Church of St John the Baptist, Newcestown

Letter to the editor: Cork Examiner, September 20th 1871

Re: The Church of St. John the Baptist and Presbytery at Newcestown in the Parish of Murragh

“And, first, with regard to the Presbytery. on my arrival here I found the curate occupying, by kind sufferance, in a farmer’s house, a room 14 feet square, which had to serve as parlour; study, bedroom, etc. I was at a loss to conceive how he could endure to spend a whole wet winter’s day in such limited quarters – how, after being tired of reading or writing, when he could not venture outside doors, he could contrive, amidst the miscellaneous furniture of this multifarious apartment, to stretch his cramped limbs –yawned he certainly must have often, to relieve his lungs by the mere physical effort, but as certainly not by the inhalation of pure air. “

He went on to describe the church.

“This building, better adapted for a barn than for sacred purposes, would have long since been swept away by the winds of Heaven, were it not that for the last half century it has been encircled with a zone of friendly trees, which give it to an approaching stranger the appearance of a snugly ensconced homestead, the lack of chimney and curling smoke however, damping the longing of the weary farer expecting relief, and making its purposes unto a puzzle. And yet, with all its surrounding safeguards of trees and high walls, and formidable bolted in gate, he would be a bold man who would undertake its insurance from destruction, so liable is it at any moment to come down by spontaneous self motion, without extraneous force to effect, what ought to be regarded, aye, and prayed for as if most desirable consummated, did it only occur on any day other than Sunday or holy day. “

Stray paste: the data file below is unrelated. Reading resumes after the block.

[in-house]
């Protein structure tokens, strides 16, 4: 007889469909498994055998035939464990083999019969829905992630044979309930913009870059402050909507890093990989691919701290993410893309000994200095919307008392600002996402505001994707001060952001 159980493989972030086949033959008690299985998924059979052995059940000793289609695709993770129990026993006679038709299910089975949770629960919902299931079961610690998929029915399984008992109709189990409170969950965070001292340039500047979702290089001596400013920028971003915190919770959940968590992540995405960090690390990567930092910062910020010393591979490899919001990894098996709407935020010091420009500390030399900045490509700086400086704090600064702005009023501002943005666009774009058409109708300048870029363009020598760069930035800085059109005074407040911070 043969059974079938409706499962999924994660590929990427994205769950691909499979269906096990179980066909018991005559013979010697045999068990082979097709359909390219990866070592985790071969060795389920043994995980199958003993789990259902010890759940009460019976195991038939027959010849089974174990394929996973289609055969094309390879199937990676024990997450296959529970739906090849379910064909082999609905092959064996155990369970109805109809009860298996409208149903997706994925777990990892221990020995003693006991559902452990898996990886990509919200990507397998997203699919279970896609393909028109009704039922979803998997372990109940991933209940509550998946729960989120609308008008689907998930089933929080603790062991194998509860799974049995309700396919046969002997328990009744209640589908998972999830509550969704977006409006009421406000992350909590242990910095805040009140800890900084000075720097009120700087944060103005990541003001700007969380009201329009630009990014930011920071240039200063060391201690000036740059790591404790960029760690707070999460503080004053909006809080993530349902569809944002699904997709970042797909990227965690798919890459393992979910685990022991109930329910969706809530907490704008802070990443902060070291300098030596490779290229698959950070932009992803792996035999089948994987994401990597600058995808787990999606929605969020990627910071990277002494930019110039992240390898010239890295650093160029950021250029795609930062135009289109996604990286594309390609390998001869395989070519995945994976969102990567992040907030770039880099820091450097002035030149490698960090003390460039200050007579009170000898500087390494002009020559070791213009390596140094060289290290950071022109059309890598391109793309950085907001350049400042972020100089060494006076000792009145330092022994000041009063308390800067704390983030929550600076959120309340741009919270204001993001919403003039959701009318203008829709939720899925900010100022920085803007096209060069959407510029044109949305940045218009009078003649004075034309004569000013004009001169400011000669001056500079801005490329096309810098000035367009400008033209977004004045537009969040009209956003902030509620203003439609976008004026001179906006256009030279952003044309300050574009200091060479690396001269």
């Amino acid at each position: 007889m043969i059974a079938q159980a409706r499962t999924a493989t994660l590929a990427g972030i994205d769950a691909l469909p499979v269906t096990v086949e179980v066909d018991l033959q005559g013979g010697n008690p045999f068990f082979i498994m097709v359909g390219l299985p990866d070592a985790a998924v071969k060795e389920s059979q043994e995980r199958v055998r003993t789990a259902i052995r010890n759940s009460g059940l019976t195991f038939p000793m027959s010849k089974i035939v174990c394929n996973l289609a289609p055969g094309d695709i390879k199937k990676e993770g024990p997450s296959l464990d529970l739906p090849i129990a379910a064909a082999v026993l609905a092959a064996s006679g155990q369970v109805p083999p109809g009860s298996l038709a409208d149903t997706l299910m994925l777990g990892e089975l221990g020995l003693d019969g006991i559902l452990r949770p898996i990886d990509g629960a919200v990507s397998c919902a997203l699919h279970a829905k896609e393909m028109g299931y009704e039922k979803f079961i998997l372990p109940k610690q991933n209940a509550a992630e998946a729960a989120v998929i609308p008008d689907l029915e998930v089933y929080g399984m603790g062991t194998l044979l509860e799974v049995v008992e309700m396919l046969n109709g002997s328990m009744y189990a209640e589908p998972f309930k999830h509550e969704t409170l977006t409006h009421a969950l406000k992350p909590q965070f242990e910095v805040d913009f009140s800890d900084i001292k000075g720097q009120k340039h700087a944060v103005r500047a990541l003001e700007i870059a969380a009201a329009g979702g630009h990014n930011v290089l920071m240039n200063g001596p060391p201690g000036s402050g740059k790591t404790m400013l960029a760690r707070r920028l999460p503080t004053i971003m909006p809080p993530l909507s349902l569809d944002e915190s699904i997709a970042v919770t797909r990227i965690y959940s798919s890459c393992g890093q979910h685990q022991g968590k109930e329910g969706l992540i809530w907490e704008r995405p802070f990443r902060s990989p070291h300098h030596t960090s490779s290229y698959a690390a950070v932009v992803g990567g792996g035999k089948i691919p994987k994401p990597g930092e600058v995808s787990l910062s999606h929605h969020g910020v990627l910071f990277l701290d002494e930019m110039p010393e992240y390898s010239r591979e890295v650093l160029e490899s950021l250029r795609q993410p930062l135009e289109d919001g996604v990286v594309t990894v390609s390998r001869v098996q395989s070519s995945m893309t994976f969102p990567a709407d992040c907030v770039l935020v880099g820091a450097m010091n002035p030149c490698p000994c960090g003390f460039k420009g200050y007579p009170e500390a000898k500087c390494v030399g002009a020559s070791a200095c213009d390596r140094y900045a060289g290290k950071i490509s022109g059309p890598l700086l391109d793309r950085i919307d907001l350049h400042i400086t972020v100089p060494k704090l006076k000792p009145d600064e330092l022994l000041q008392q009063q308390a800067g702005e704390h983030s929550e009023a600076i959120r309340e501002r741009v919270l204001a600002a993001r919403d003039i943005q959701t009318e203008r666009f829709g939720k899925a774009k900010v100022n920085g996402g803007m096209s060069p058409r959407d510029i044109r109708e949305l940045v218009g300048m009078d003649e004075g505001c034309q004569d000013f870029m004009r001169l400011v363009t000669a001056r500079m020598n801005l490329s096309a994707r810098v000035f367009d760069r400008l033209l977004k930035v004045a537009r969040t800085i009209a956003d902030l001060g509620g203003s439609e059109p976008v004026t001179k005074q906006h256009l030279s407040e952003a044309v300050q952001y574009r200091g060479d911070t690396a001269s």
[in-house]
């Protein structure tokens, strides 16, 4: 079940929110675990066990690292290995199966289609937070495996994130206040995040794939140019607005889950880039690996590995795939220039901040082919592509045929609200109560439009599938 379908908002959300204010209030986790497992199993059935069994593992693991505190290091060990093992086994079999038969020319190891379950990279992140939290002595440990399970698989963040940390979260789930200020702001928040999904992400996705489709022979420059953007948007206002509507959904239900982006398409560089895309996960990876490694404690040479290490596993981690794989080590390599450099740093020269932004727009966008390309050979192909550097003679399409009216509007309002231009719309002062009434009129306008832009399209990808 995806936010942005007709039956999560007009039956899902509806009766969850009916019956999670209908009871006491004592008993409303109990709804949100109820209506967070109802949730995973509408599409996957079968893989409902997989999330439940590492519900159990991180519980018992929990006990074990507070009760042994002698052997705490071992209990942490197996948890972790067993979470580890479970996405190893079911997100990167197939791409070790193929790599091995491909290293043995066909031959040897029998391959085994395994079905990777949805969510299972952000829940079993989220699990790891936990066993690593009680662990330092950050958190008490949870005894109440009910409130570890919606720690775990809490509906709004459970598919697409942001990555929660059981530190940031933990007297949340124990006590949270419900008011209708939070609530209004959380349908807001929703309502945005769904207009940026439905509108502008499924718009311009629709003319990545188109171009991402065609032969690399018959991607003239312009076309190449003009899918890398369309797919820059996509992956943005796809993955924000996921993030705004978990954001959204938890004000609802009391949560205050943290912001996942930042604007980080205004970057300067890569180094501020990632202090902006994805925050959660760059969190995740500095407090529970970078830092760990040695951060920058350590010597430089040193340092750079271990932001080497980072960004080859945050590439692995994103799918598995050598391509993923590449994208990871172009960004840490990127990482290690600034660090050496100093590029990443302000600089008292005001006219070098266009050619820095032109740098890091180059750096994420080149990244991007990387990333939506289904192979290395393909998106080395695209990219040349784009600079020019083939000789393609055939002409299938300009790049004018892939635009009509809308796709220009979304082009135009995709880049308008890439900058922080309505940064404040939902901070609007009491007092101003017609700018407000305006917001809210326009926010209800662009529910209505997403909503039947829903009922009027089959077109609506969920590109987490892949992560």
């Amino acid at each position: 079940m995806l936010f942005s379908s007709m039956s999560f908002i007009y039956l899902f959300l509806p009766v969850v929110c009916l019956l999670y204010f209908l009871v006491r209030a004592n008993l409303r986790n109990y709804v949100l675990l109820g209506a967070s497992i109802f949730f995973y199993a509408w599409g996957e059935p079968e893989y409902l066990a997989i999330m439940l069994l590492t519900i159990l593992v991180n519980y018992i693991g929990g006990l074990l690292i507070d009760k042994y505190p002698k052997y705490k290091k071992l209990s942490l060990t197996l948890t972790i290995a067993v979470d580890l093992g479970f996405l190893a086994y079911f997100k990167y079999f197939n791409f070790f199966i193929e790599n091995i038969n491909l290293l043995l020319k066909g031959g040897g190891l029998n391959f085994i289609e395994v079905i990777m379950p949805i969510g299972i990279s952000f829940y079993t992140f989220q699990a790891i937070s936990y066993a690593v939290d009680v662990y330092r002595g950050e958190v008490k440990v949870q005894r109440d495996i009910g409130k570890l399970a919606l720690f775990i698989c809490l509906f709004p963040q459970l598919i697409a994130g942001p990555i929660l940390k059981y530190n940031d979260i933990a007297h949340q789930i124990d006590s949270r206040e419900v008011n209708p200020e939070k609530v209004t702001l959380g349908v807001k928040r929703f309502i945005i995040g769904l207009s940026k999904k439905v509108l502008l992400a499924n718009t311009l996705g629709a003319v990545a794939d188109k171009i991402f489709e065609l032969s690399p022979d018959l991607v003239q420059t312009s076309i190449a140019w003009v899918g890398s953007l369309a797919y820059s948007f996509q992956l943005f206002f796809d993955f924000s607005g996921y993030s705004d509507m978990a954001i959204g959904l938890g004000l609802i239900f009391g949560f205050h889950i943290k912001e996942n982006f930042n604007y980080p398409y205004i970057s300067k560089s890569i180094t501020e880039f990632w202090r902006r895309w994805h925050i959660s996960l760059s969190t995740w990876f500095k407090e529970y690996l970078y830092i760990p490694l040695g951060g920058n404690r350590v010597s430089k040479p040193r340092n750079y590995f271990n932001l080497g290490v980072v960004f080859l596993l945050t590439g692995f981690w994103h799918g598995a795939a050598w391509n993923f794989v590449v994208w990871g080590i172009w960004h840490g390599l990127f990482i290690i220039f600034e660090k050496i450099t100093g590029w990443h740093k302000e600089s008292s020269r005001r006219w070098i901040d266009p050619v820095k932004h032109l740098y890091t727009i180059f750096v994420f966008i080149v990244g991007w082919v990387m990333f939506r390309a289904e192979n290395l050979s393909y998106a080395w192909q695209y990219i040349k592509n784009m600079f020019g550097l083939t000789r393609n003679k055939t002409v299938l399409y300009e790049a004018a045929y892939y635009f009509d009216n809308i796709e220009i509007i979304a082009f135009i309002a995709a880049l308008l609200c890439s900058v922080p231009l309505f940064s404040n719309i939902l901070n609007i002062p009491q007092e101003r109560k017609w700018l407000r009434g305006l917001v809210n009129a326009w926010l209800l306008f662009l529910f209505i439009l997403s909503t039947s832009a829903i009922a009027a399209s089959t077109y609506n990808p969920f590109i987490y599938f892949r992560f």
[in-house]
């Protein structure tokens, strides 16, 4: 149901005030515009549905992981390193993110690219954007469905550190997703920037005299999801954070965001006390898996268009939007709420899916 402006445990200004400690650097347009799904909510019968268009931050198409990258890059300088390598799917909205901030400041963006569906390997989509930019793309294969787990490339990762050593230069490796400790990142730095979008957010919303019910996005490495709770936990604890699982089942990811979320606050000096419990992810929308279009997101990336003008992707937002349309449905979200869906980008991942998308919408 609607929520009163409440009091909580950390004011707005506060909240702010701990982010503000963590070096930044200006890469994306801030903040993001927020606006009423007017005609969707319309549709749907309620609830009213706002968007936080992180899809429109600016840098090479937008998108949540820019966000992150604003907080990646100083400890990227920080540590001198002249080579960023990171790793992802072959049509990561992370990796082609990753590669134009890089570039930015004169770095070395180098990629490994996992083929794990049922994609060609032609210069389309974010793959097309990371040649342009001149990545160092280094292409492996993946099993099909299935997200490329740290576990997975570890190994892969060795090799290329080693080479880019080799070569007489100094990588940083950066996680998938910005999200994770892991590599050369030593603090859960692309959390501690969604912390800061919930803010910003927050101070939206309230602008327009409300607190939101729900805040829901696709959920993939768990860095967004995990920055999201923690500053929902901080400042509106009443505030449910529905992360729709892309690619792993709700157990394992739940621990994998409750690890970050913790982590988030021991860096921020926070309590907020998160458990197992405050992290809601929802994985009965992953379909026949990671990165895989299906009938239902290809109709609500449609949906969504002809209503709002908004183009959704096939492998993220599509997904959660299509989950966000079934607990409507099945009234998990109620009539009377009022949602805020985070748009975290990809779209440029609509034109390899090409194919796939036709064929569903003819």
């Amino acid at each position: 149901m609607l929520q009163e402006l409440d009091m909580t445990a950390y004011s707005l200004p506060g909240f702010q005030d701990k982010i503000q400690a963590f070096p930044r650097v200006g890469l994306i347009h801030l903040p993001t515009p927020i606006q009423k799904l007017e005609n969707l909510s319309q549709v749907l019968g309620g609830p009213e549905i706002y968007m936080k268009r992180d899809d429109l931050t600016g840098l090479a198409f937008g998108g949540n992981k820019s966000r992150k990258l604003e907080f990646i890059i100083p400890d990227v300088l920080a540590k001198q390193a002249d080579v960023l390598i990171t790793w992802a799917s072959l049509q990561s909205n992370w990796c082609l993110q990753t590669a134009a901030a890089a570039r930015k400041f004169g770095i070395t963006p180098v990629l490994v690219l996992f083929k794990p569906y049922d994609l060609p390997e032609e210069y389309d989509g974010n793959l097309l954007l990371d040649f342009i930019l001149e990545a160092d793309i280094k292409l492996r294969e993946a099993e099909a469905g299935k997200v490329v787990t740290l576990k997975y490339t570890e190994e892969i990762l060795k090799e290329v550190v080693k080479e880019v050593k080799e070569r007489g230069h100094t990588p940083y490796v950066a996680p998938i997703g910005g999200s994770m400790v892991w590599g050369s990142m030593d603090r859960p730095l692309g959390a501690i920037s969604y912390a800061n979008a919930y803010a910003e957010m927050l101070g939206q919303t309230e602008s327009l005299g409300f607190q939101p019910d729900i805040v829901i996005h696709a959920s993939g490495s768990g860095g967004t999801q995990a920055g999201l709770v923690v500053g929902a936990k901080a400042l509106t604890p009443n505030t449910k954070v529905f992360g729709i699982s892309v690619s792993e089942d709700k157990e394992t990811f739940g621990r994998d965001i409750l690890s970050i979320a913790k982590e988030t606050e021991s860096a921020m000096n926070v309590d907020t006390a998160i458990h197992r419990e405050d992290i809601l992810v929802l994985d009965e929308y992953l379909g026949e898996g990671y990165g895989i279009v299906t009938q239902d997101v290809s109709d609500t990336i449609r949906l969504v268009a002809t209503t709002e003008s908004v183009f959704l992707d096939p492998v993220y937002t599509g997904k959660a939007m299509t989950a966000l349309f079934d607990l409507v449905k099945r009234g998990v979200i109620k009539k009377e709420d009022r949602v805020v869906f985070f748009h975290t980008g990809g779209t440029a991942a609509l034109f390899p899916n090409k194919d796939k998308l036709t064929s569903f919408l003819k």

Fr. Cummins had already begun fundraising for he continued

I lately addressed my people, and succeeded in inducing them to make an unprecedented effort. For four or five years they had been making up £450 – it is now over £500 – and they are now pledged to raise, in one grand effort, £500 more, which has been swelled to £600, by the increased donations of those who spiritedly rose above the scale proposed, and by the voluntary and generous offerings of the labourers and tradesmen. In the event of my proposal being adopted, I guarantee to realise by my own exercises abroad, the necessary reminder, relying on the charity of the people of Cork, and on the assistance of my fellow townsmen of the adjoining parish of Bandon. If I fail, it will have been my first miscalculation. My character, in this report is the bands of those friends to whom I look forward for support, and with this feeling. I do them only injustice, in saying that I am confidently sanguine of a favourable issue. “

Jeremiah Cummins, P.P.

South Monastery, Douglas Street.

September 20, 1871.

Also included in this issue of the Examiner, was the first of a number of subscription lists, published by Fr. Cummins over the following 5 years. We can trace the development of the new church through the pages of the Cork Examiner